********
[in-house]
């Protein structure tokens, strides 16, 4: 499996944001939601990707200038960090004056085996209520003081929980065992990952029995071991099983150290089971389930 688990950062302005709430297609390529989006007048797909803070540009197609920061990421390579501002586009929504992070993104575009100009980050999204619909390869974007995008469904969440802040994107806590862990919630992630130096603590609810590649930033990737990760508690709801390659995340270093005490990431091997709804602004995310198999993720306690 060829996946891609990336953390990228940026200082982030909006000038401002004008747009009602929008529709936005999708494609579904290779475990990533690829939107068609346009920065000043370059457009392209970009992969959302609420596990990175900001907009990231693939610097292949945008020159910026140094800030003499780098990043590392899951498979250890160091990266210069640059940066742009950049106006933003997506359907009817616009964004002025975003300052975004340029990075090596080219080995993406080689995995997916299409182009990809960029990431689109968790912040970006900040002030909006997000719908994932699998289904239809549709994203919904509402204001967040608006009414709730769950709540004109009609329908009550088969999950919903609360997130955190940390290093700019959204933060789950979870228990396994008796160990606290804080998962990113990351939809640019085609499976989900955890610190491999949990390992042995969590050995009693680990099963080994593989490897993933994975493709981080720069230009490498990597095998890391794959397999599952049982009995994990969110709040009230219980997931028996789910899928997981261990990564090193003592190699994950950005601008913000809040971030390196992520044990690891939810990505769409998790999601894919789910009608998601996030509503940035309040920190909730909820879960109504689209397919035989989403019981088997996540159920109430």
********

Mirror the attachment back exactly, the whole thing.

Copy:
[in-house]
């Protein structure tokens, strides 16, 4: 499996944001939601990707200038960090004056085996209520003081929980065992990952029995071991099983150290089971389930 688990950062302005709430297609390529989006007048797909803070540009197609920061990421390579501002586009929504992070993104575009100009980050999204619909390869974007995008469904969440802040994107806590862990919630992630130096603590609810590649930033990737990760508690709801390659995340270093005490990431091997709804602004995310198999993720306690 060829996946891609990336953390990228940026200082982030909006000038401002004008747009009602929008529709936005999708494609579904290779475990990533690829939107068609346009920065000043370059457009392209970009992969959302609420596990990175900001907009990231693939610097292949945008020159910026140094800030003499780098990043590392899951498979250890160091990266210069640059940066742009950049106006933003997506359907009817616009964004002025975003300052975004340029990075090596080219080995993406080689995995997916299409182009990809960029990431689109968790912040970006900040002030909006997000719908994932699998289904239809549709994203919904509402204001967040608006009414709730769950709540004109009609329908009550088969999950919903609360997130955190940390290093700019959204933060789950979870228990396994008796160990606290804080998962990113990351939809640019085609499976989900955890610190491999949990390992042995969590050995009693680990099963080994593989490897993933994975493709981080720069230009490498990597095998890391794959397999599952049982009995994990969110709040009230219980997931028996789910899928997981261990990564090193003592190699994950950005601008913000809040971030390196992520044990690891939810990505769409998790999601894919789910009608998601996030509503940035309040920190909730909820879960109504689209397919035989989403019981088997996540159920109430």